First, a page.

19. The title page of the 1591 edition of The Troublesome Raigne of Iohn King of England, with the discouerie of King Richard Cordelions Base sonne (vulgarly named, The Bastard Fawconbridge) p. 60
20. Portrait of Queen Elizabeth royal mother of Francis Bacon and Robert Devereux, Earl of Essex p. 74
21. Portrait of Francis Bacon concealed Prince of Wales heir to the throne p. 75
22. Portrait of Robert Devereux a Royal Tudor Prince p. 76
23. The title page of Bacon’s Sagesse Mysterieuse Des Anciens depicting  allas Athena the Shaker of the Spear from where he derived his nom de plume
Shake-speare with the two mottoes ‘Truth is enveloped by obscurity’ and ‘Thus it shines in the shadows’ p. 78
24. The emblem on the title page of New Atlantis (Land of the Rosicrucians) with the inscription ‘In Time the Hidden Truth Will be Revealed’) p. 79
25. The Pregnancy Portrait of Queen Elizabeth p. 87
26. Portrait of her secret husband Robert Dudley, Earl of Leicester p. 88
27. Portrait of Francis Bacon as a child p. 89
28. The title page of the 1584 edition of Leicester’s Commonwealth p. 97
29. The title page of the 1641 edition of Leicester’s Commonwealth p. 106
30. The title page of the 1641 edition of Leicester’s Commonwealth attributed to Robert Parson p. 107
31. The title page of the 1706 edition Secret Memoirs of Robert Dudley, Earl of Leicester (Leicester’s Commonwealth) p. 110
32. The title page of the 1904 edition of the History of Queen Elizabeth, Amy Robsart and the Earl of Leicester (Leicester’s Commonwealth) p. 111
33. Deciphered title page of the 1584 edition of Leicester’s Commonwealth p. 140
34. The deciphered ‘The Preface of the Conference’ page from Leicester’s Commonwealth p. 141
35. The deciphered emblem prefaced to the 1585 French version of Leicester’s Commonwealth p. 144
36. The English version/translation of the ‘Addition of the Translator’ appended to the 1585 French version of Leicester’s Commonwealth (Exeter College,
Oxford MS 166) p. 145
37. The title page of the 1597 edition of Bacon’s Essays p. 153
38. The title page of the 1598 edition of Bacon’s Essays p. 154
39. The Baconian-Rosicrucian AA headpiece on the anonymous Epicedivm, A Funerall Song, vpon the vertuous life, and godly death, of the right worshipfull the Lady Helen Branch (1594) p. 158
40. The first page of Epicedivm containing reference to The Rape of Lucrece and Asmund and Cornelia replete with a 33 Bacon cipher p. 159
41. The monogram of Francis Bacon commencing the first sonnet in the 1609 edition of Shakespeares Sonnets p. 160
42. The monogram of Francis Bacon commencing the first verse of A Lover’s Complaint with an acrostic spelling out the name of its author Bacon p. 161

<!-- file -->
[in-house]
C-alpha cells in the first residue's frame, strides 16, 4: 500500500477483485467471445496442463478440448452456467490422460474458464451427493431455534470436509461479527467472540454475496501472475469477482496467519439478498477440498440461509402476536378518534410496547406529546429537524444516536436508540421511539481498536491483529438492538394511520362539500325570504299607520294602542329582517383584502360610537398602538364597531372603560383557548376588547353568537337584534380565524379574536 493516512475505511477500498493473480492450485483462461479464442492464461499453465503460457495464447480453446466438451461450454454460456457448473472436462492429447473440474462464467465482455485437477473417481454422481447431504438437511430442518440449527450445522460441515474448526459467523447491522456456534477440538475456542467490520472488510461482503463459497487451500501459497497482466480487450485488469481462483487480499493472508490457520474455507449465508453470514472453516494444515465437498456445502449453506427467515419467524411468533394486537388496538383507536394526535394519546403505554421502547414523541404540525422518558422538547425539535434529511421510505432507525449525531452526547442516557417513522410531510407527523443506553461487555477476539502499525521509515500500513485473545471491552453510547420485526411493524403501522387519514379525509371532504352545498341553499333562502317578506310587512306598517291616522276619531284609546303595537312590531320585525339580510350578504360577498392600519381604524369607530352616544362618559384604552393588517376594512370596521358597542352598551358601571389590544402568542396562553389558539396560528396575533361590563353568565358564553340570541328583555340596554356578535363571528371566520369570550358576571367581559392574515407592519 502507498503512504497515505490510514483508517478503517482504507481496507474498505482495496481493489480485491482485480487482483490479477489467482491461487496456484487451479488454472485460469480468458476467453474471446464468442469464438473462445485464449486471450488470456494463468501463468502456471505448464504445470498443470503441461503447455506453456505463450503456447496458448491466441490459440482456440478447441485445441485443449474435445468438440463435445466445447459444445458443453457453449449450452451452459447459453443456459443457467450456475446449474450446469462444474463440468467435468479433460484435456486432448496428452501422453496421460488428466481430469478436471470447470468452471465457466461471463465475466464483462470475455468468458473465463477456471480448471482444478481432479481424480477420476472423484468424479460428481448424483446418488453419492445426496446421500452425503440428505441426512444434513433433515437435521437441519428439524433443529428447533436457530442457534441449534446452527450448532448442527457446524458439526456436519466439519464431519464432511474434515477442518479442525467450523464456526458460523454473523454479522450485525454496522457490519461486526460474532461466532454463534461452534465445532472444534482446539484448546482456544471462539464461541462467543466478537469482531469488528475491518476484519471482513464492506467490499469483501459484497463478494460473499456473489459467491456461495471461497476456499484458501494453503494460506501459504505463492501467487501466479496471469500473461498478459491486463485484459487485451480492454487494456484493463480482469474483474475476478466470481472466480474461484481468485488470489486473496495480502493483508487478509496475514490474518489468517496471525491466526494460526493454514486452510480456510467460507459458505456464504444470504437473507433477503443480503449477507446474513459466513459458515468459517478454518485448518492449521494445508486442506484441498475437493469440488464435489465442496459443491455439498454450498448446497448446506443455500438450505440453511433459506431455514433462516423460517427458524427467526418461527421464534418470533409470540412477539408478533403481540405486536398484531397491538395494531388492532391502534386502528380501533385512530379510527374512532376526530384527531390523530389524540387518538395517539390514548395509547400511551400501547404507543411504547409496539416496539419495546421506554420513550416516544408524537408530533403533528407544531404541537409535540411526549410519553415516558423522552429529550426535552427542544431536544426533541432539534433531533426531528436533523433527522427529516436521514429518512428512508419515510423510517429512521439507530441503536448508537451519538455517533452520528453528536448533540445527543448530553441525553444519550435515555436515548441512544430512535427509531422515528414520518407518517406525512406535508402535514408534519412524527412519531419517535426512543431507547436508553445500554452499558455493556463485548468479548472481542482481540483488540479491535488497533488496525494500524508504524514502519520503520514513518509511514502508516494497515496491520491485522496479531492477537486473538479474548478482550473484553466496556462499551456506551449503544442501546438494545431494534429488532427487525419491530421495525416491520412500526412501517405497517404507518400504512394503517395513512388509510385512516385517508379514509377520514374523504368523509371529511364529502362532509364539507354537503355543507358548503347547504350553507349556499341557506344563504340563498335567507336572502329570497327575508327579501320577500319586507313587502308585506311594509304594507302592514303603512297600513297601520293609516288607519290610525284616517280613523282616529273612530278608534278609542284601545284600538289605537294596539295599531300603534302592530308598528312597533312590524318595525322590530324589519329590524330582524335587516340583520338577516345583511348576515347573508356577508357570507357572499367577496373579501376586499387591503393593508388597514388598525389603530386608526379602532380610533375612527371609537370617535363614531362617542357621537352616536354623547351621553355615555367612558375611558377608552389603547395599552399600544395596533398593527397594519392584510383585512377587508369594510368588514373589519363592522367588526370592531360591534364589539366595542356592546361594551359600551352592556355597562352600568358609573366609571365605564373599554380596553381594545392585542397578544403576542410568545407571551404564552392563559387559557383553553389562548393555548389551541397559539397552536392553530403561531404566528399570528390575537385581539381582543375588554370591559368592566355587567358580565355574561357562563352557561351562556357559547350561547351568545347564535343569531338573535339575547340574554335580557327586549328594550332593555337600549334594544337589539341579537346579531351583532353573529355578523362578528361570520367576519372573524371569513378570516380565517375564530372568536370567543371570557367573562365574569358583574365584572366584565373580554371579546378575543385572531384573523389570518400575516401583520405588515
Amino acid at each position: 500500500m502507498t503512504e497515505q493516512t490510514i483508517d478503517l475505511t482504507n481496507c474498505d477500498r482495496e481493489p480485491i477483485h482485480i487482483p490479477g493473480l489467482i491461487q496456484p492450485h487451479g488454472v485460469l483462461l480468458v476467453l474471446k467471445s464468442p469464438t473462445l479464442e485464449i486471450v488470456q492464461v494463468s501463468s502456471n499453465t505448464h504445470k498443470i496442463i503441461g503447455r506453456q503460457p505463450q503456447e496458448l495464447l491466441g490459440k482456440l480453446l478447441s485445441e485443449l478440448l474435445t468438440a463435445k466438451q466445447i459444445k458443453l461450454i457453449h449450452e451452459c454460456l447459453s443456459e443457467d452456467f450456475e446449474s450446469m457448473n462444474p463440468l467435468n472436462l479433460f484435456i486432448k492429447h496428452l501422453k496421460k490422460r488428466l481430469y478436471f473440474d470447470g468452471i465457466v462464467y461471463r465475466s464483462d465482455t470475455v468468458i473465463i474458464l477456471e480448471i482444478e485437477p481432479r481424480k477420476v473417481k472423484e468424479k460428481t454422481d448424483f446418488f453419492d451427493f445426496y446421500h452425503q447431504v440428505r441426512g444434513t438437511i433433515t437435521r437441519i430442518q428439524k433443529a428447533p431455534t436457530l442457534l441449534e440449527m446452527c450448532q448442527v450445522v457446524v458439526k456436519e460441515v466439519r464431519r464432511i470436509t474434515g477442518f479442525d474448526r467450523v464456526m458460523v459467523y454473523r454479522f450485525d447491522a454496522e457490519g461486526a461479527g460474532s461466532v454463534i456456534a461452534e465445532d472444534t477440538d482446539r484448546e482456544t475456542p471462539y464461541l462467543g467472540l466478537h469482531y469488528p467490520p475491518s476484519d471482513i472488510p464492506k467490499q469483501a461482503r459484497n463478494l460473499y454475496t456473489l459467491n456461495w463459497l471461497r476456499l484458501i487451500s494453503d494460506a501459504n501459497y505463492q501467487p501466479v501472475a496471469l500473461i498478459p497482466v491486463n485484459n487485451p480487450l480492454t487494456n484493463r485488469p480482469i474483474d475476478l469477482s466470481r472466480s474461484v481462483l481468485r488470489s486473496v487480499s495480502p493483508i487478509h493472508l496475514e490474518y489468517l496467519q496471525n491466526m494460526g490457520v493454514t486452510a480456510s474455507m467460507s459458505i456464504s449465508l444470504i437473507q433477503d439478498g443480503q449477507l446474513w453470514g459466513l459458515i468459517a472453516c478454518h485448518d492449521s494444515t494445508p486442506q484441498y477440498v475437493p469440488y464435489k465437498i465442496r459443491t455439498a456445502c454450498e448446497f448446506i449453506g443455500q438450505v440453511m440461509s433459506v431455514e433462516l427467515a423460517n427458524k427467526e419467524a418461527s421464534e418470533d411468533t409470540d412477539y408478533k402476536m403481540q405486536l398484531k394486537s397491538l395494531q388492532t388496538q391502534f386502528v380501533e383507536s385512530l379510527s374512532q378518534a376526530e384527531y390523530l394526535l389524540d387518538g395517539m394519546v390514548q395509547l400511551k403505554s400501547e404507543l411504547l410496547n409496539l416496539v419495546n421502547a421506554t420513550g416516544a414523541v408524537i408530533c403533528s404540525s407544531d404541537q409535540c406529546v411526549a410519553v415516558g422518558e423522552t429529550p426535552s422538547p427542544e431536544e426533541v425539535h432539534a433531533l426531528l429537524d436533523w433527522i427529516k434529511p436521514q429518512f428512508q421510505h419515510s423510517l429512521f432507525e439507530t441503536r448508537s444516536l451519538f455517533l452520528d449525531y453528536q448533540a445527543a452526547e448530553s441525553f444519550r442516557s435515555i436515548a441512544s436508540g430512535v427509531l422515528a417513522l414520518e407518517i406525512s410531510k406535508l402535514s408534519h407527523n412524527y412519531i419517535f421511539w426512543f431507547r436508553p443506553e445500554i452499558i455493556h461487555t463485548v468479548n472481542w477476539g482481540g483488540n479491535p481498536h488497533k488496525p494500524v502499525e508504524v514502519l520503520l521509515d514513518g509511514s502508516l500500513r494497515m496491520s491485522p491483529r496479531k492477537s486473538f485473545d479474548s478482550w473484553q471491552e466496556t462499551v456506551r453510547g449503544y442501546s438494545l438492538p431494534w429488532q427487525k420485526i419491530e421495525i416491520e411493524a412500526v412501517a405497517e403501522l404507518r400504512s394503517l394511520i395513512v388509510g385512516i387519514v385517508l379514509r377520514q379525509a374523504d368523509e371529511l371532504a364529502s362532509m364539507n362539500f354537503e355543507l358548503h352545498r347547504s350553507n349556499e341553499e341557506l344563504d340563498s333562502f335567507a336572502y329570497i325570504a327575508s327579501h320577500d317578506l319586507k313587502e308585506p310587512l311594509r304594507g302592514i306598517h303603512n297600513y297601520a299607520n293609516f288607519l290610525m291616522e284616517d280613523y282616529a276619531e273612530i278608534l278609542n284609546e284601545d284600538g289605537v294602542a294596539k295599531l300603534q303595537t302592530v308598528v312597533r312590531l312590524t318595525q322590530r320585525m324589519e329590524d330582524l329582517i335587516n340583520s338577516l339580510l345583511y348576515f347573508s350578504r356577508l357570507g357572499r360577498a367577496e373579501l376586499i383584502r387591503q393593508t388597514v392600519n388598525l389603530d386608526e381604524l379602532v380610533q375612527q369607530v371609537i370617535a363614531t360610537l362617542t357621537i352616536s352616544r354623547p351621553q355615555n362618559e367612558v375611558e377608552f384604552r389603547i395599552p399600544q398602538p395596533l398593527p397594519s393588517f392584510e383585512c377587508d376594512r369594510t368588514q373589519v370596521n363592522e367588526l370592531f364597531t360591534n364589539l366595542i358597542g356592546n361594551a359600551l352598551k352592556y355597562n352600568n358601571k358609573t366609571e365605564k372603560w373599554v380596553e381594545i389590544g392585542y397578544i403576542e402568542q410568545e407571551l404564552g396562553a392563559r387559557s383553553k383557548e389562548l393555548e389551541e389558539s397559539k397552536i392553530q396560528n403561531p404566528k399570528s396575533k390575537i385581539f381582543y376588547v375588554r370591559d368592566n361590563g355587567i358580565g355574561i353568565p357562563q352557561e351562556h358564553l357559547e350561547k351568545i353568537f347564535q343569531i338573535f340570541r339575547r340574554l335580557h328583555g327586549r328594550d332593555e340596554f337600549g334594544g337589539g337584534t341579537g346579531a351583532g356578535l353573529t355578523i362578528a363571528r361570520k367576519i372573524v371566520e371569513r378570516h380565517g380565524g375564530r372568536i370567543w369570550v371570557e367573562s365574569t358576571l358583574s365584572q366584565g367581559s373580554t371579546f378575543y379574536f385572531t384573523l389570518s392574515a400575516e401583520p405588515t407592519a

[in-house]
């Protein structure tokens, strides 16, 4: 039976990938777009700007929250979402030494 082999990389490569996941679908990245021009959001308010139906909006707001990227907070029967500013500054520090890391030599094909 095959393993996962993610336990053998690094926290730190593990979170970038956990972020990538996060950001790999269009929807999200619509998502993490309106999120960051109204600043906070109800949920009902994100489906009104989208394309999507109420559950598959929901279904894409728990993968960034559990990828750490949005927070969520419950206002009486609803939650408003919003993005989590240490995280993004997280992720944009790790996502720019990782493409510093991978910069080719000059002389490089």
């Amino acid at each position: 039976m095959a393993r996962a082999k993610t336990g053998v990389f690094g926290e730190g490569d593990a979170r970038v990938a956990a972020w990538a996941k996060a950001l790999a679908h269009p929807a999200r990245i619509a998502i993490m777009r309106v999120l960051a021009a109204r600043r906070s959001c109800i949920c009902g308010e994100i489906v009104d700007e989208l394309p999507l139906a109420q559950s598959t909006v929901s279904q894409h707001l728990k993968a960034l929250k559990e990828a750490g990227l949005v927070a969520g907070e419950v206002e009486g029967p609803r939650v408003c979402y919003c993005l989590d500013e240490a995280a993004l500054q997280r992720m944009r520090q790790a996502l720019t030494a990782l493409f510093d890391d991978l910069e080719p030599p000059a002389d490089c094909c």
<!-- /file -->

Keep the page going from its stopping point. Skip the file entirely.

43. The Baconian-Rosicrucian AA headpiece above the dedication page of Nashes Lenten Stuffe (1599) p. 163
44. The Baconian-Rosicrucian AA headpiece on the title page of Pierce Pennilesse his supplication to the Diuell (1595) p. 164
45. The Baconian-Rosicrucian AA headpiece above the first page of the 1597 edition of Richard III p. 168
46. The Baconian-Rosicrucian AA headpiece above the first page of the p. 169 1598 edition of Richard III
47. The Baconian-Rosicrucian AA headpiece above the first page of the 1597 edition of Richard II p. 170
48. The Baconian-Rosicrucian AA headpiece above the first page of the 1598 edition of Richard II p. 171
49. The deciphered title page of the 1597 edition of Richard II p. 195
50. The deciphered title page of the 1597 edition of Richard III p. 196
51. The anagram BACON on the title page of the 1598 edition of Richard III p. 197
52. The deciphered title page of the 1599 edition of The First Part of the Life and Raigne of King Henry IIII p. 198

 


Powered By EmbedPress

Shaker of the Spear – in The Magic Garden | Ross Jackson

by R. Jackson


Ross Jackson Author of Shaker of the Speare gives a Video presentation:

46 Great and Rare Quotes about Francis Bacon and the Shakespeare Works

by A. Phoenix


It is little known that there are a substantial number of passages by professors and academics relating to the links and connections between Bacon and Shakespeare. These links appear in largely inaccessible or out of the way learned journals or other difficult to obtain publications that the majority of scholars, students and casual readers are unfamiliar with. I have therefore thought on the basis that they may be of interest to a wider audience to gather them together in one place for those with an interest in Francis Bacon and Shakespeare and the authorship of the Shakespeare works.

Two Formats : One is in text form and the other is the video.

Short paper available here:   https://www.academia.edu/90586683/Great_and_Rare_Quotes_About_Francis_Bacon_and_The_Shakespeare_Works

Great & Rare Quotes About Francis Bacon & The Shakespeare Works

The full text PDF is posted below the YouTube video.

Video here:

 

Powered By EmbedPress

33 Quotes by Sir Francis Bacon on Poetry, Drama & Theatre

by A. Phoenix


There is a generally held belief that Francis Bacon the serious legal, philosophical and scientific mind had no time for or interest in poetry, drama and the theatre. Nothing could be further from the truth. His works of law, science, philosophy, literature, essays, personal letters and even legal charges are permeated throughout with theatrical metaphors and allusions revealing his extensive and profound interest in poetry, drama and the theatre.

39 Great & Rare Quotes about Sir Francis Bacon